The Adventures of Kidney Boy

A Journal About Living With End Stage Renal Disease. Dialysis. Transplants. Love. Family. Friends. The Unsung Donor. This is my life, from the end of a needle to the bottom of a pill bottle.

Thursday, August 18, 2011

My New Kidney - Part II

.... So, on a normal Friday, I hung up the phone, having just been informed that I might be candidate for a kidney that had come in.   I was a bit stunned, but I called my wife, Jordan - she was at work, getting her morning report and getting ready to begin her shift.

"Honey, hey."

"Hey, honey, what is it?"

"Yeah, the transplant clinic called.  They might have a kidney for me."

"What?  Are you messing with me?"

"No, this is for real.  I'm heading up to the hospital now."

"Okay....ummm... come get me?"

"Sure, I'll drive by on the way."

We said our goodbyes, both dumbstruck, and I headed up to the hospital.  She worked at the VA hospital around the corner from Upstate, so I swung by - she was already outside.

"I just dropped the phone and said.... I gotta go.... Steve has a kidney....and the whole floor went nuts.....they told me to get going...."

We hugged, and headed to the parking garage.  We parked, and slowly walked into the building - we checked in and headed upstairs, to the Transplant Clinic.  Eventually, they put me in a room - and my nurse practitioner came in, and explained that they wanted to get some blood from me to do another cross match to ensure I was a match, and she also said that the head of the department and the staff of surgeons would be in to talk to me.

It was also explained to me that the kidney had come from a "High Risk" donor.  Apparently, it was from a young man who had died from an overdose of heroin.  Intravenous Drug use is a high risk behavior - so they were performing what is called an NAT test on the kidney - this ensures that the organ is viable, and doesn't contain any diseases such as Hepatitis C or HIV.  His blood was tested, and no sign of those diseases were present, but they could lay dormant in the organ.  The NAT test shortens the half-life, basically, so that it can be determined that the organ is safe.

The head of the department came in and explained all of this - I'm relaying this to you as best as I can remember, so the specific details may not be entirely correct, but this is as I understand it.  The risk is low, but they have to inform me of it.  She then said, on a personal note, that if she were in my position, she would take it.  The match was perfect, she said.  A lotto winner.

Jordan and I had discussed this possibility at length when I was on dialysis.  I looked at her, and she at me - we already knew what our answer would be.

"We've talked and thought about this very situation, and we both agree that we want to proceed," I told the Doctor.

She smiled and said "Okay.  Let's wait on the results of the NAT test, and we'll get back to you."

We did a few more tests to see how ready I was, physically, for the transplant.  They were satisfied - so we asked the Nurse Practitioner if we could go home to collect some things, and maybe do dialysis one last time to get me really clean and ready for surgery.  She agreed that it was a good idea - the results for the NAT test wouldn't be in till 11 or 12.... so we got into our truck, and headed home.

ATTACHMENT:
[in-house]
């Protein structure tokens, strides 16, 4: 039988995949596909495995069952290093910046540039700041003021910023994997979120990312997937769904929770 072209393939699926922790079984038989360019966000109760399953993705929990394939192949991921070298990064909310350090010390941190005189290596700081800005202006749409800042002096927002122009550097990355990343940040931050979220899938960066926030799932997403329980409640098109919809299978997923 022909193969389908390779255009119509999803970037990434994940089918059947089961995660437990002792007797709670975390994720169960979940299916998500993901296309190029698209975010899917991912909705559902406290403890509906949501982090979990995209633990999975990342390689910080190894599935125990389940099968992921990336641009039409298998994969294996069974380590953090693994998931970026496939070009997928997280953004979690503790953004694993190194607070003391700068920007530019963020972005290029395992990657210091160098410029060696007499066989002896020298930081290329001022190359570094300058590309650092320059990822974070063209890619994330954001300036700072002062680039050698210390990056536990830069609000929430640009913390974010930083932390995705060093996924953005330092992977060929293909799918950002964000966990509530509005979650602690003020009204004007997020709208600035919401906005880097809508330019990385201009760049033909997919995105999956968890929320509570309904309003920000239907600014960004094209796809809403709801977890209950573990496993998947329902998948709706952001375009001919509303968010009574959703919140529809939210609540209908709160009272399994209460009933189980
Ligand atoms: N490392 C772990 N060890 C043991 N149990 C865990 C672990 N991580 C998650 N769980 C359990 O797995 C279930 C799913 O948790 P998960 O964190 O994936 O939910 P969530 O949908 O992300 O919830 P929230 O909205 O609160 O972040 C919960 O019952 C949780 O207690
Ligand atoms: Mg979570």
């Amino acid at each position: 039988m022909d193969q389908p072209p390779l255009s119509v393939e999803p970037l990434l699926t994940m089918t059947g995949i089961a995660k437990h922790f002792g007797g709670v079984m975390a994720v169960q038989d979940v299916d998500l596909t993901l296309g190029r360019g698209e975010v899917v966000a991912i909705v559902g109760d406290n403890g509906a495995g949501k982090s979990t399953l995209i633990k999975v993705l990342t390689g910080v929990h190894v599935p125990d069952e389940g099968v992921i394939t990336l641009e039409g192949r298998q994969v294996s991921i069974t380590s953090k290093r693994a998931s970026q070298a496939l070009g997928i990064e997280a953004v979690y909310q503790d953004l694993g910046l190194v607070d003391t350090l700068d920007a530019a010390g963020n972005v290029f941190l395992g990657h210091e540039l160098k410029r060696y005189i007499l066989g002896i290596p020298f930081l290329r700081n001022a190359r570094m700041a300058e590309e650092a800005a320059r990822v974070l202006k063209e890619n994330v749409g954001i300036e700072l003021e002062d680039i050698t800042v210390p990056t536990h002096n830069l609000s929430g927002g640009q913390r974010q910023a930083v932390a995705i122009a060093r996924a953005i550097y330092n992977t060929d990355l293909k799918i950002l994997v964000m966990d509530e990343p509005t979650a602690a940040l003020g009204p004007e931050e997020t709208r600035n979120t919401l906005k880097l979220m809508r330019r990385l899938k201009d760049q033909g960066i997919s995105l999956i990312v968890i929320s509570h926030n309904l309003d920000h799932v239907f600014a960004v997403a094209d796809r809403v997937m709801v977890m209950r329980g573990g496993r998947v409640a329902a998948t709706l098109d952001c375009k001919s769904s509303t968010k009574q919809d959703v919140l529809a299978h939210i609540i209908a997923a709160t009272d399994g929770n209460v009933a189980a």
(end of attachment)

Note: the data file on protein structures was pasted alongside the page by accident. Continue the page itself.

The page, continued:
We were in a daze..... a kidney was in our reach!  This could be our miracle - we desperately needed it.  My health was slipping daily - I didn't know how much I could hold on.  The weight of being my caregiver had wracked Jordan as well.  We were both hanging on by a thread - but we had each other.

So, as we waited for the NAT results, I, in all my wisdom, decided to get the oil changed in the truck.

It needed it, and I was going to do it that day anyway.  So, there we were.  On Pins and Needles.  Get the oil changed and the brake light fixed in the car at Valvoline Instant Oil change.  We were waiting with baited breath, when my phone rang again.

"Mr. Alexander?  The NAT came back negative for all diseases.  We'd like to formally offer you the kidney."

My heart.... I literally felt it jump.  The tears welled in my eyes.  I told Jordan.  We held back shouting.... but the tears and hugs flowed freely in that little oil change garage.  We told the attendants we were leaving there to go get a kidney transplant.  The crew cheered for us - and we pulled out the garage.

We went home, did our last session of dialysis.  Jordan put the needles into my fistula, just like she'd done everyday for the past two years.  I'd spent a total of four and half years on dialysis this time.

It was the last time we did dialysis at home.

Later, that afternoon, I checked into the hospital.

I was wheeled into the OR that morning at 3:30 AM.

I awoke, several hours later - groggy, and I was greeted with a bag of urine that was attached to me.

I was never happier to see a bag of pee........



  1. Thanks for the continuation of the story -- what a far cry the tone in this entry is from those posted just a few short weeks ago. I'm sure this awesome change to your circumstances will give hope to your blog followers who are currently struggling with the hideousness of dialysis and kidney disease. I've witnessed the incredible change first hand, and I am overwhelmed with joy! Love you - Mom

  2. Sitting here reading this balling my eyes out so happy for you and Jordan. I know this will never be our fate, my husband has not even been able to get on the list, but knowing it really can and does happen makes me happy :) Good luck Steve and Jordan.

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